For the night of 14 February 2013
South Korea: South Korea staged large military training and disclosed that it has a new cruise missile capable of hitting any target in North Korea.
"The cruise missile being unveiled today is a precision-guided weapon that can identify and strike the window of the office of North Korea's leadership," ministry spokesman Kim Min-seok told reporters."
Comment: As they said on the 13th, the South Koreans wasted no time demonstrating that they are not technologically behind the North in weapons design and development. That is probably also true of nuclear weapons development. South Korea is not known to have an active weapons program, but it operates 23 nuclear reactors at four power generating stations that produce about 30% of its electricity requirement. It also exports reactors. It certainly has the know-how or can find it quickly, should it need it.
As for the Hyunmoo, South Korean authorities first disclosed the existence of the Hyunmoo (Eagle) III series of cruise missiles in April 2012, after the failure of the first North Korean satellite launch in the Kim Jong Un era. Today they showed its versatility, with film clips of launches from a surface ship and a submarine.
Last April the South Korean defense sources indicated it had a range of 930 miles, which is more than enough to reach any installation in North Korea and some in China. The Hyunmoo III C reportedly has a range of 1,500 miles.
The claims of accuracy are not exaggerated. Some news reporters have called it a ballistic missile. South Korea has short-range ballistic missiles, but what it showed today is a cruise missile, "similar to the US Tomahawk," according to one description.
North Korea: The communist Party newspaper Rodong Sinmun published a commentary on Thursday that proclaimed, "'We no longer hide but publicly declare: If the imperialists have nuclear weapons, we must have them, and if they have intercontinental ballistic missiles, we must have them, too."
Around 100,000 North Koreans took part in a rally in Pyongyang on Thursday to celebrate the nuclear detonation. Kim Jong Un did not attend.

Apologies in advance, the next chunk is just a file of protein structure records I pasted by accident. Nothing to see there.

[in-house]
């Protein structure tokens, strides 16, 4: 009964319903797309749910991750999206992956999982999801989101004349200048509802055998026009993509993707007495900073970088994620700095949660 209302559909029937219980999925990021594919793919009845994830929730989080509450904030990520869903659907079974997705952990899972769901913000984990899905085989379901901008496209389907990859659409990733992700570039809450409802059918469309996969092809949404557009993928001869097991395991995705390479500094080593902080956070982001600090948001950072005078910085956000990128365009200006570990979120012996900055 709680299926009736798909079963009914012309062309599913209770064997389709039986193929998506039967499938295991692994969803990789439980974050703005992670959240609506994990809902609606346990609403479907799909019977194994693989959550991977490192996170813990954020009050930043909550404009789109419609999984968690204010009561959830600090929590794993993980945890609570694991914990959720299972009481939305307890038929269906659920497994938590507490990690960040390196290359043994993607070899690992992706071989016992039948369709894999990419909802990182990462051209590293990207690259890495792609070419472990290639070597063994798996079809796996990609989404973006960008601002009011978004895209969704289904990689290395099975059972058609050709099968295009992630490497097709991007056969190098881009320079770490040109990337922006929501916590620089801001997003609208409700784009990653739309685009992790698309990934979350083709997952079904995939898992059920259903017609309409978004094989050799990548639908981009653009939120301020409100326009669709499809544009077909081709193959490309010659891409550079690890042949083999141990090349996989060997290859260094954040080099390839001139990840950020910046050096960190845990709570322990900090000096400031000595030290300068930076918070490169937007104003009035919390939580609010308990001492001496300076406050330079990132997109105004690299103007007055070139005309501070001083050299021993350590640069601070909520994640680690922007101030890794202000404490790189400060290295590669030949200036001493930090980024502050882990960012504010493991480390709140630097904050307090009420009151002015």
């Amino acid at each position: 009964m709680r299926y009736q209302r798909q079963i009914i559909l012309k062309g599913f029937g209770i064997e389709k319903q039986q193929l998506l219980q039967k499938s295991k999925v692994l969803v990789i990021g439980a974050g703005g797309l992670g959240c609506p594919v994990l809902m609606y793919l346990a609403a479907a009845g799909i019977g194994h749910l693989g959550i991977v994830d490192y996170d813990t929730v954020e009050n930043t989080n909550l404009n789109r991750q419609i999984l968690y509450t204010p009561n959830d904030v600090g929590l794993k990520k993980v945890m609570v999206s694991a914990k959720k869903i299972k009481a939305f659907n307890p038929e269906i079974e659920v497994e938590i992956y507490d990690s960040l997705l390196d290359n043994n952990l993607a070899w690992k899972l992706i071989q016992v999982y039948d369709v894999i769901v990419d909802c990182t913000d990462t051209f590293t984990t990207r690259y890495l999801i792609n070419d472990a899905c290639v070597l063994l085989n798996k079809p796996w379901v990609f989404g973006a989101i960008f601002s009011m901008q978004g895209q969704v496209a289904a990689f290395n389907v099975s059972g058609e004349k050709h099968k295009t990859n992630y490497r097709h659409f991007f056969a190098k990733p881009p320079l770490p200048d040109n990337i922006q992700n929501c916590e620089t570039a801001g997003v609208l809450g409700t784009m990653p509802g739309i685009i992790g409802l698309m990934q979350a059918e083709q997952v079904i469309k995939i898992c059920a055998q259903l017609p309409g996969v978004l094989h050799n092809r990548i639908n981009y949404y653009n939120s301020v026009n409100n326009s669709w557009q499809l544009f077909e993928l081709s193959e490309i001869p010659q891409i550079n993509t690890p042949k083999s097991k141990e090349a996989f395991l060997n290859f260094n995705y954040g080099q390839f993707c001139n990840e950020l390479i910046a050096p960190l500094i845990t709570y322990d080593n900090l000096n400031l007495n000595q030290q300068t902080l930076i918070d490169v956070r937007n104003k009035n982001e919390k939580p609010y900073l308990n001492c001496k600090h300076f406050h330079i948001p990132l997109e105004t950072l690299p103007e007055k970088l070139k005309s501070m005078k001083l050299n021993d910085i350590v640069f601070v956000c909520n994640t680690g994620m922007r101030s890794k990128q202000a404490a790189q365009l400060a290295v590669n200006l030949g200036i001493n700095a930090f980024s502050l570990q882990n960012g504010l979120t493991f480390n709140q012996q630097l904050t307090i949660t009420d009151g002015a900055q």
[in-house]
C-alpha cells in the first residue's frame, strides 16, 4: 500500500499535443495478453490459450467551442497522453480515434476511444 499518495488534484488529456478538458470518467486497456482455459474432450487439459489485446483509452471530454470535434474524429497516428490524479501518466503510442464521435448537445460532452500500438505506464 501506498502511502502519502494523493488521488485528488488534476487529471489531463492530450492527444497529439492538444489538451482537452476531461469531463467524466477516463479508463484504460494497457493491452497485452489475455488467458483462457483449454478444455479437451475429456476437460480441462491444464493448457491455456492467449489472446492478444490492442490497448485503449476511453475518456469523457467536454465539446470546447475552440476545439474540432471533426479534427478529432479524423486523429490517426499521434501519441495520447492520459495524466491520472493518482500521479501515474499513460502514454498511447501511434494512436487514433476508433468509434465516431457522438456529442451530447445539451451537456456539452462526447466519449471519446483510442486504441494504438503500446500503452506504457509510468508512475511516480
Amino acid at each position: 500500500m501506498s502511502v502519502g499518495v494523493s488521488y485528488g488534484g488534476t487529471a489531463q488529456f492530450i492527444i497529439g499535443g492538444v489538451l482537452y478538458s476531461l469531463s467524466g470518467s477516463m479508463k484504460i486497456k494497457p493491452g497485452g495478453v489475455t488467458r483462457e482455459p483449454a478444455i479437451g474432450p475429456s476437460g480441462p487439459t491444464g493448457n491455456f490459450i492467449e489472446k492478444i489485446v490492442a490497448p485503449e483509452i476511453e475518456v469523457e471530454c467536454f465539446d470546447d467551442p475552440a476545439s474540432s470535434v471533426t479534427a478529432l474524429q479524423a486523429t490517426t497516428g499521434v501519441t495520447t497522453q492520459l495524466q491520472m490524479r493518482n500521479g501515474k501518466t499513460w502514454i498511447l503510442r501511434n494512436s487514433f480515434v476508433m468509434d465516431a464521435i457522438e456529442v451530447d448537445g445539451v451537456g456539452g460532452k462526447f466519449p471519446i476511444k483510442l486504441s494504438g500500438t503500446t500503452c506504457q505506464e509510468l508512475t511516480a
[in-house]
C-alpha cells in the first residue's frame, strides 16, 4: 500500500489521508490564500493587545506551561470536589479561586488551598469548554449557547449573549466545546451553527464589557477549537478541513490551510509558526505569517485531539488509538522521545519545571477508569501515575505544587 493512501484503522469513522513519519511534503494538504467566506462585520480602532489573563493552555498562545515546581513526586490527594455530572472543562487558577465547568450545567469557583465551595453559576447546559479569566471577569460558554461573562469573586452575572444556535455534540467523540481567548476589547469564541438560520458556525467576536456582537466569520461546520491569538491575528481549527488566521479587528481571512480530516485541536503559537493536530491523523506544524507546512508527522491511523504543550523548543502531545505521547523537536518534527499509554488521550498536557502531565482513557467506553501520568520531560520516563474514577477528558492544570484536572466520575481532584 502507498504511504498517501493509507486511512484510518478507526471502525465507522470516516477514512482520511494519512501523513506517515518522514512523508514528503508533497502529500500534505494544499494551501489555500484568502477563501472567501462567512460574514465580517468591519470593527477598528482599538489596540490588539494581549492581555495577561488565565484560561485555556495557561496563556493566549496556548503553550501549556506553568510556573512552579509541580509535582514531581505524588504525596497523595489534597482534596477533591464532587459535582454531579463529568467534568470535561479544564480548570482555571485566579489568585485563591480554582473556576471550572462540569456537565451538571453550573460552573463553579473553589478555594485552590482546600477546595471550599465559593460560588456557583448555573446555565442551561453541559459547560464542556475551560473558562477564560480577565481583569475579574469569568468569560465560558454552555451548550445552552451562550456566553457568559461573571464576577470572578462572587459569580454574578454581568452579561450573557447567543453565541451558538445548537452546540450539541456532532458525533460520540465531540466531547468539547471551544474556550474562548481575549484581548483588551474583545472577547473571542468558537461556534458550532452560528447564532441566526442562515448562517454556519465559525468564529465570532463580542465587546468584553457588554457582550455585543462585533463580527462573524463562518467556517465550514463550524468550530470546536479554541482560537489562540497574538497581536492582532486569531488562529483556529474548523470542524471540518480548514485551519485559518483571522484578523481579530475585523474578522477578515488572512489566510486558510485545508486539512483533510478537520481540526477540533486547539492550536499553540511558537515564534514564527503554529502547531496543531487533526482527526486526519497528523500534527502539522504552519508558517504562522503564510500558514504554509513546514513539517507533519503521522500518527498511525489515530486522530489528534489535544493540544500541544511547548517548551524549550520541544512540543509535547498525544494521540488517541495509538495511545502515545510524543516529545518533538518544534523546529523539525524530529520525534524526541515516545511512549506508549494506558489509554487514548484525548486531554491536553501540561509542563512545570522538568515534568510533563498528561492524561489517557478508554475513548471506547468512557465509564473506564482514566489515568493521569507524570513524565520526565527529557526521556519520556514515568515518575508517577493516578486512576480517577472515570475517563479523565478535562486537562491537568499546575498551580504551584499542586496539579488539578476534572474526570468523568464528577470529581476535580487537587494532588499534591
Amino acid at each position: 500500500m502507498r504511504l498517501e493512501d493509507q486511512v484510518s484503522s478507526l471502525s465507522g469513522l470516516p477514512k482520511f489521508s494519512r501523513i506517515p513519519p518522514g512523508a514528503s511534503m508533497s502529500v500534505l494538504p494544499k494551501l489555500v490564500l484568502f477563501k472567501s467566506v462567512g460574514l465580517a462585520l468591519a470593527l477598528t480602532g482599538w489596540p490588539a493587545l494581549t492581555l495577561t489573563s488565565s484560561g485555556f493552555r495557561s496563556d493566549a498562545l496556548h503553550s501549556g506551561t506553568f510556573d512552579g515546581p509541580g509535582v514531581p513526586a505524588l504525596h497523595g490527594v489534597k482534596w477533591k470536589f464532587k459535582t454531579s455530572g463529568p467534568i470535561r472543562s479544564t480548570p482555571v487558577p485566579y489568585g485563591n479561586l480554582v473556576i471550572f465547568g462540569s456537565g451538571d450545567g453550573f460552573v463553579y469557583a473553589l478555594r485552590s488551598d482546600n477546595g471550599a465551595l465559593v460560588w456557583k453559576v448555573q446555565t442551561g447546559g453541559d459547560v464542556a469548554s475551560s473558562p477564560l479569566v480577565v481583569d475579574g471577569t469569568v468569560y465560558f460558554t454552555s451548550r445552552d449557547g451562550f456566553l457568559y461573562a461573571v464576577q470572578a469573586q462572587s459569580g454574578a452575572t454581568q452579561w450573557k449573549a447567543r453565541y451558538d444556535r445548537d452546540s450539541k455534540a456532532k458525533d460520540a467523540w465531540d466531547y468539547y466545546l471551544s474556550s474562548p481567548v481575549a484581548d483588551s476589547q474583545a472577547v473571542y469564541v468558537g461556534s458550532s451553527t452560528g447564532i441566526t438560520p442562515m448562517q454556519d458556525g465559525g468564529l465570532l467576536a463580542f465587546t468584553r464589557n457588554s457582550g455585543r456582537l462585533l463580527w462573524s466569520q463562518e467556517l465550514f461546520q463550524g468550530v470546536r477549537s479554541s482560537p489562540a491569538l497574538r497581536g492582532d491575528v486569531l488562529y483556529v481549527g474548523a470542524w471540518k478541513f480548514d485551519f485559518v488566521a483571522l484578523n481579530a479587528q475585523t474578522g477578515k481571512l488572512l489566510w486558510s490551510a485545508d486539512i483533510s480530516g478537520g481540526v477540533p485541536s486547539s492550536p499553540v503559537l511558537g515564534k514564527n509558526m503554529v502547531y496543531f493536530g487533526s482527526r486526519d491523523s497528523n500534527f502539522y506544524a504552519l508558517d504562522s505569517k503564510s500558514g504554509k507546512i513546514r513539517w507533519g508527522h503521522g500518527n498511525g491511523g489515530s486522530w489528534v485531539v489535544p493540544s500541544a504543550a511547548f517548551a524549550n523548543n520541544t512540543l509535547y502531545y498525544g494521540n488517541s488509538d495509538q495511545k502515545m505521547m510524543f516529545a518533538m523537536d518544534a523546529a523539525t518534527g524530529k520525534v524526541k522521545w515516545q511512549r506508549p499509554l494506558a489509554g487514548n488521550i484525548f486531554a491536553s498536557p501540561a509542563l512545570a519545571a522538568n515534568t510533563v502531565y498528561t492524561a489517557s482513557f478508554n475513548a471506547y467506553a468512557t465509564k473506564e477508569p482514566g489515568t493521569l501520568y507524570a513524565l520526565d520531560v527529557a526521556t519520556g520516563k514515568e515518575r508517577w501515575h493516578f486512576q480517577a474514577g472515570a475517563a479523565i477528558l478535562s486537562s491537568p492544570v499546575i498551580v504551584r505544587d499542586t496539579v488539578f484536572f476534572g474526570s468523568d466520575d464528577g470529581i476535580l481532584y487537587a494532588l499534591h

Comment: The late Kim Chong-il was reluctant to allow North Korean news outlets to mention the nuclear weapons and ballistic missile programs. He seemed to operate in the old Soviet security mindset in which strategic systems were never considered an appropriate topic for public discussion.
The more open mention of strategic systems is almost certainly traceable to Kim Jong Un and his Swiss education.
Iran-Lebanon-Syria: A senior commander of Iran's Quds Force of the Iranian Revolutionary Guard Corps, Brigadier General Hassan Shateri, was assassinated on Tuesday. Iranian state media reported only that he was killed outside Iran. Lebanese outlets reported he was killed in Syria, while heading back to Lebanon.
Iranian news reported that Major General Soleimani, the commander of the Quds Force of the Revolutionary Guard Corps visited Shateri's family to express his condolences.
Comment: This is the first Iranian general killed in Syria. An Iranian website and a spokesman for the Guard Corps, separately, accused supporters of Israel of the assassination. The Quds Force is the arm of the Revolutionary Guard Corps that operates outside Iran. Shateri supposedly was based in Lebanon to help "rebuild Lebanon," according to one web posting.
Mali: Special comment. Western news reporters have discovered in Timbuktu confidential guidance documents that the fleeing jihadists failed to destroy.